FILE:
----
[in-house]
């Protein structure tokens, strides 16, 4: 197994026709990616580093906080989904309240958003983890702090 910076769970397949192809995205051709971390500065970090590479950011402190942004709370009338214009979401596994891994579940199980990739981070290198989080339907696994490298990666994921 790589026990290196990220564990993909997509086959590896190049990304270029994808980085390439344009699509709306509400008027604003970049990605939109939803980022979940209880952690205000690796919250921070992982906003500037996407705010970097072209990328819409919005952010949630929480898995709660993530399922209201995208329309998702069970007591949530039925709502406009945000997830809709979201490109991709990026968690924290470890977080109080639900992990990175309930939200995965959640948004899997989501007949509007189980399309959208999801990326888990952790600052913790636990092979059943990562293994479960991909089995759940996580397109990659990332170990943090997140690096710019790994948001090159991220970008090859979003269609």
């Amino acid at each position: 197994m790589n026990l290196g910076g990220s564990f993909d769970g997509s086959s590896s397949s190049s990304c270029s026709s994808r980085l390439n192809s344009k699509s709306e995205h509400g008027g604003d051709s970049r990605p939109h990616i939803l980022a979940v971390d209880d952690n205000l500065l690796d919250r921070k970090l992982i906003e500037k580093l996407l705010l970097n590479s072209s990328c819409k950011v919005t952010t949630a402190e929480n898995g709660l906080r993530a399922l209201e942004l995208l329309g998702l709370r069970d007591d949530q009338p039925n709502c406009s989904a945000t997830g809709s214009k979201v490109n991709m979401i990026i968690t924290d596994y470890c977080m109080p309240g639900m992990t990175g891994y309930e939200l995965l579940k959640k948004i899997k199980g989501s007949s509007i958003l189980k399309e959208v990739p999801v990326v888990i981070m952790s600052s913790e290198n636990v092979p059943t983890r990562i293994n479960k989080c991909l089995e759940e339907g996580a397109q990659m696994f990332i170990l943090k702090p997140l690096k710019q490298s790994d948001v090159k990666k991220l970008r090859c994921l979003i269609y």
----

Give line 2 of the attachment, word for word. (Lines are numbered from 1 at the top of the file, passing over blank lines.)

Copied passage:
């Protein structure tokens, strides 16, 4: 197994026709990616580093906080989904309240958003983890702090 910076769970397949192809995205051709971390500065970090590479950011402190942004709370009338214009979401596994891994579940199980990739981070290198989080339907696994490298990666994921 790589026990290196990220564990993909997509086959590896190049990304270029994808980085390439344009699509709306509400008027604003970049990605939109939803980022979940209880952690205000690796919250921070992982906003500037996407705010970097072209990328819409919005952010949630929480898995709660993530399922209201995208329309998702069970007591949530039925709502406009945000997830809709979201490109991709990026968690924290470890977080109080639900992990990175309930939200995965959640948004899997989501007949509007189980399309959208999801990326888990952790600052913790636990092979059943990562293994479960991909089995759940996580397109990659990332170990943090997140690096710019790994948001090159991220970008090859979003269609």